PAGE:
In my 25-year police career, I pointed guns at lots of people.  Admittedly, in hindsight, I probably shouldn’t have pointed guns at all of those folks.



In my defense, training doctrines, levels of violent crime, and public scrutiny were very different back in the mid-1990s as compared to our modern age.  We were taught to point guns directly at any felony suspect regardless of the level of danger they posed to us.  It was just the way things were done.  Back in the day, very few cops would have ever considered using a position like “low ready” to confront a potentially armed suspect.  We took people down “at gunpoint.”  That meant pointing a gun at the suspects’ chests and faces while demanding compliance.



Things have changed.



Most likely due to the fact that most cops now record every criminal arrest on body cameras, police administrators have demanded changes to use of force policies.  Cops were pointing guns at too many people without a reasonable cause to do so.  Sticking a gun in the face of an unarmed teenage kid in a stolen car looks bad when the bosses review the body cam footage. 



The police bosses started cracking down on excessive gun play.  Pointing a gun at someone was once considered a “threat” of force generally equivalent to harsh verbal language.  At some point during the last decade or so, pointing a gun directly at another human being changed from a low consequence “threat of force” to a  serious”use of force” that was documented and investigated.



While some changes were certainly needed, I fear we might have gone too far.



There is currently a push by police administrators to limit the pointing of guns at criminal suspects.  Lots of administrators now demand that cops keep their weapons holstered or pointed safely at the ground until they are legally justified in using lethal force.  That’s a ridiculous standard that will lead to future police deaths.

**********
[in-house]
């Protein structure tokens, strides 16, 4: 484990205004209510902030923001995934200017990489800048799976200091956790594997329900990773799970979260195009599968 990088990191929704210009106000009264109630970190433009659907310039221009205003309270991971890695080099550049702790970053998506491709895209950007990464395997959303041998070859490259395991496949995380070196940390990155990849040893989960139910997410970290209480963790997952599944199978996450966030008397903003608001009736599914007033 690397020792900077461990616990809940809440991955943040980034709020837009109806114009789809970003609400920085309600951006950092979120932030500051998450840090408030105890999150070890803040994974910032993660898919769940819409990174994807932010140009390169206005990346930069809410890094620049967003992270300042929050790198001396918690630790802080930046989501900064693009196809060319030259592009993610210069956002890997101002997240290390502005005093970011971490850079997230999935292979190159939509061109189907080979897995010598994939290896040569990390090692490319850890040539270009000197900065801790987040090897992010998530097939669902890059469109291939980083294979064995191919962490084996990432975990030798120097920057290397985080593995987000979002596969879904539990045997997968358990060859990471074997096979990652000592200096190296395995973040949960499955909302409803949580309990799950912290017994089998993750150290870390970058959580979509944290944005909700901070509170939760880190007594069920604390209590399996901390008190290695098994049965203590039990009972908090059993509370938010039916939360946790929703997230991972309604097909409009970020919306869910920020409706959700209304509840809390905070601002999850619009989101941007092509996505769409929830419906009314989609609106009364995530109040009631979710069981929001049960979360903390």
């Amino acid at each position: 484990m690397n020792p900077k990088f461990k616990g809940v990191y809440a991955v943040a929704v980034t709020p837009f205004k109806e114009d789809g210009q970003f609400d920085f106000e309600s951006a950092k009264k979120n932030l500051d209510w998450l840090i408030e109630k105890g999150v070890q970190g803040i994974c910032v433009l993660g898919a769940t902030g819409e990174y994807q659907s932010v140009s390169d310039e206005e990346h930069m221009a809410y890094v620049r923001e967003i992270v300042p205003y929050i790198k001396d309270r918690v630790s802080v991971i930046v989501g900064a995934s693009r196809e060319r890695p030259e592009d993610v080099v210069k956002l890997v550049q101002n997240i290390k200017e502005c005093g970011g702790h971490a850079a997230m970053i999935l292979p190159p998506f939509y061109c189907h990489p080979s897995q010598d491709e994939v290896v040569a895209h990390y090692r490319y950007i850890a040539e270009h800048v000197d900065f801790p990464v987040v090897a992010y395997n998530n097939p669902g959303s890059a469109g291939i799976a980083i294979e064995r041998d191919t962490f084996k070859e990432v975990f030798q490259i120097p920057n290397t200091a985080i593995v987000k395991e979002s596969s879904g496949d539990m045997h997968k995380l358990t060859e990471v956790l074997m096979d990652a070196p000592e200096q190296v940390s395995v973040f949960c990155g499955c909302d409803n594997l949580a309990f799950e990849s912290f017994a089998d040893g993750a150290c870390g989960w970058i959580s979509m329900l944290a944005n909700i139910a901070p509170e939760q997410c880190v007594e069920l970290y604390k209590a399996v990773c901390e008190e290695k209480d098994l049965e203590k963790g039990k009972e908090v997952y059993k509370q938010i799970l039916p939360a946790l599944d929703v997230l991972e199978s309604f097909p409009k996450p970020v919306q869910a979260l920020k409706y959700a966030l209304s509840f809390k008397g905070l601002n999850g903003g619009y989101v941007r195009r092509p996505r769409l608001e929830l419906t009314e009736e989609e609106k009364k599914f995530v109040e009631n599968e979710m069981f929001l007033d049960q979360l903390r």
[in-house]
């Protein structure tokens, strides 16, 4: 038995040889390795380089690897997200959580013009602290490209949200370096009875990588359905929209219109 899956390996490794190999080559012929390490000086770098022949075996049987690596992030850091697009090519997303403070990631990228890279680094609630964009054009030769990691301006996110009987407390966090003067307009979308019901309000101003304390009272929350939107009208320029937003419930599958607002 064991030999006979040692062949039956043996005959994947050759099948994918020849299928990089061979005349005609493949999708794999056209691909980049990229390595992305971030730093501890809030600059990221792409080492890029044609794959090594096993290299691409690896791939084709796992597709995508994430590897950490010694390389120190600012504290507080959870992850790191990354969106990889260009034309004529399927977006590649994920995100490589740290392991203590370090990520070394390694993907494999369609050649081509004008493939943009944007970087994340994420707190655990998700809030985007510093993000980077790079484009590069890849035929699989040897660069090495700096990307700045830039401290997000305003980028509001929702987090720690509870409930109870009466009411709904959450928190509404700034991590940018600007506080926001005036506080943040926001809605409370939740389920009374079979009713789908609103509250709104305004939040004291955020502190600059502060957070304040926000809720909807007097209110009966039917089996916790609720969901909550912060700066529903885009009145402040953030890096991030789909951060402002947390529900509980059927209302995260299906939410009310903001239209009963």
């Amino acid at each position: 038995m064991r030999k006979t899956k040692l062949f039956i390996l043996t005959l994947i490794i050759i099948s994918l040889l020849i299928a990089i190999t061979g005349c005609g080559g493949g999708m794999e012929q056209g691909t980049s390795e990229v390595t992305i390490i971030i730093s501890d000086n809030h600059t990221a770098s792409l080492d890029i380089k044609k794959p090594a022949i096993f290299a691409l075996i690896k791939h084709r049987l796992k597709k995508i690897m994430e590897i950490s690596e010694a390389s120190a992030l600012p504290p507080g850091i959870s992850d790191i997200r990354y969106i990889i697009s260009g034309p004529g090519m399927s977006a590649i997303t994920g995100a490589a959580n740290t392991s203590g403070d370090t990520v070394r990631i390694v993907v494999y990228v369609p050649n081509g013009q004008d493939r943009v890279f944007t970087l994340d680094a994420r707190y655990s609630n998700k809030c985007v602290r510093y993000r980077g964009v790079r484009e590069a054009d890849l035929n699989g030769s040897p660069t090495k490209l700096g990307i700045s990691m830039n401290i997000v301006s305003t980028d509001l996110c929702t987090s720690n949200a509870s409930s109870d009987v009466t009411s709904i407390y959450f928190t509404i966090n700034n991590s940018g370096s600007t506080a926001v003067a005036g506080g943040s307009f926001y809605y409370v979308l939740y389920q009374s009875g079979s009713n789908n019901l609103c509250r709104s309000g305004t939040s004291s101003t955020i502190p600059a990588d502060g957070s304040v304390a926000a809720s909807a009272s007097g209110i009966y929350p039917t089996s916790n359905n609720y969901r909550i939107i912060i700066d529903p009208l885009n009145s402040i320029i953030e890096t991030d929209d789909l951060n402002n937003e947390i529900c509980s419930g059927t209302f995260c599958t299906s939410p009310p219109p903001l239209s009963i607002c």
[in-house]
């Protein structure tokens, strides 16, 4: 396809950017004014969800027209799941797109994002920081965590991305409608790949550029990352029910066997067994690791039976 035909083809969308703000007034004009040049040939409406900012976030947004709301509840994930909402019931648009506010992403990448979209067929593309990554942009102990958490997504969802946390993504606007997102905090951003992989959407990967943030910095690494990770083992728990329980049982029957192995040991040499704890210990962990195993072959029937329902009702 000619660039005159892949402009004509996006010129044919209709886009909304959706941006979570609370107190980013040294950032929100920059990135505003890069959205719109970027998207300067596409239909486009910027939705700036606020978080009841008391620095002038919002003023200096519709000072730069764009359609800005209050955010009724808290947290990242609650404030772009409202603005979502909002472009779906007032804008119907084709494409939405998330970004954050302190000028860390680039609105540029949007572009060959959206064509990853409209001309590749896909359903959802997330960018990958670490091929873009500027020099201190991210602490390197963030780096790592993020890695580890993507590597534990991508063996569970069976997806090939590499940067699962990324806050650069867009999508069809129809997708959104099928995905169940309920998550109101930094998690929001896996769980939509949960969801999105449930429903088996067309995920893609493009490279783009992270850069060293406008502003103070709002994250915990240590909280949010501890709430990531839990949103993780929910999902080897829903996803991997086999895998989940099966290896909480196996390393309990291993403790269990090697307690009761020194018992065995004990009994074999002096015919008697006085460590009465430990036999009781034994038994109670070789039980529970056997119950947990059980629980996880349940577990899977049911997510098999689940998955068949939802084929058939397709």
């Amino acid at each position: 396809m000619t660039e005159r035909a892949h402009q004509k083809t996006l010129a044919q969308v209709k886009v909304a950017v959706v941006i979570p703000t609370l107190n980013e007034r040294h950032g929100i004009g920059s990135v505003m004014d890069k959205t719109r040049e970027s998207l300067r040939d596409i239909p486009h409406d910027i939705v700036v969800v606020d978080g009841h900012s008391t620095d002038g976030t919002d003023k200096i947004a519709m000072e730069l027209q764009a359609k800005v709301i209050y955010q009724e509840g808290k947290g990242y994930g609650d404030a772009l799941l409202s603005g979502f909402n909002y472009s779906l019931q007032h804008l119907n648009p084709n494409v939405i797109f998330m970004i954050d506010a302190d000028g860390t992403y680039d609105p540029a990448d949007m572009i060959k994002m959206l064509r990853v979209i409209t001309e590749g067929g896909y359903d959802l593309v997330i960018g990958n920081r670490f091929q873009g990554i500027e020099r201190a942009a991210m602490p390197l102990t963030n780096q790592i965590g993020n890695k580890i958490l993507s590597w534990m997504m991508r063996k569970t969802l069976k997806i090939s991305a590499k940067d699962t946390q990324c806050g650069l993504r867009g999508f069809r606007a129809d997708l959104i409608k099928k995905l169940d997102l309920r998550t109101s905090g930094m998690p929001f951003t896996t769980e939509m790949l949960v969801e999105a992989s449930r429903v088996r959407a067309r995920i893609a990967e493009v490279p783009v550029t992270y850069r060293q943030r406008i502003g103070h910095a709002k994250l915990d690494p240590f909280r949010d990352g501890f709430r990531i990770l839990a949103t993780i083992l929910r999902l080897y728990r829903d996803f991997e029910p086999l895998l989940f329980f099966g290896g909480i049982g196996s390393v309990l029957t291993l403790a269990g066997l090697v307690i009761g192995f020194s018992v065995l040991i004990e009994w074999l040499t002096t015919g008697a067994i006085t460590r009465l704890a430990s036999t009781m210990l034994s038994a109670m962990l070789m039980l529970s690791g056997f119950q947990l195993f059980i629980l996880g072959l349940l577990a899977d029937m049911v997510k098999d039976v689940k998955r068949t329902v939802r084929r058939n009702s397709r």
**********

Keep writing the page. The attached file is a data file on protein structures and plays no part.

I was reading Adam Winch’s recent article about taking down an armed suspect last night and started thinking deeply about the topic.  Take a few minutes to read the article linked below before moving on to my commentary.


Dry Fire With A Live Gun: A Needed Skill



To summarize, a man armed with a handgun and what appeared to be an AR-15 rifle was threatening people at a hotel.  He had held his pistol to the head of a hotel employee and was walking around the hotel grounds menacing guests with the AR-15 rifle he held in his hands.


Adam discusses how he and his co-workers approached the man with guns drawn and fingers taking up trigger slack.  All the officers had guns pointed directly at the bad guy and were milliseconds away from completing trigger presses before the suspect complied.



Despite the fact that the suspect was armed with two guns, had committed a violent felony, and had what appeared to be a semi automatic rifle IN HIS HANDS when the cops found him, lots of police administrators would demand that the cops confront the man with guns pointed at the ground.  That’s ridiculous.



The officers in this case did not have to shoot the suspect.  That doesn’t mean that pointing a gun at the dude wasn’t an objectively reasonable use of force.



Gunfighting is often a game of action versus reaction.  If both the suspect and the officers had guns in hand and pointed in a safe direction, whoever moved first would get the first shot off.  If the cops had to wait until they were legally justified to shoot the man before pointing a gun at him, they would be in second place in the gunfight if the suspect decided to shoot first.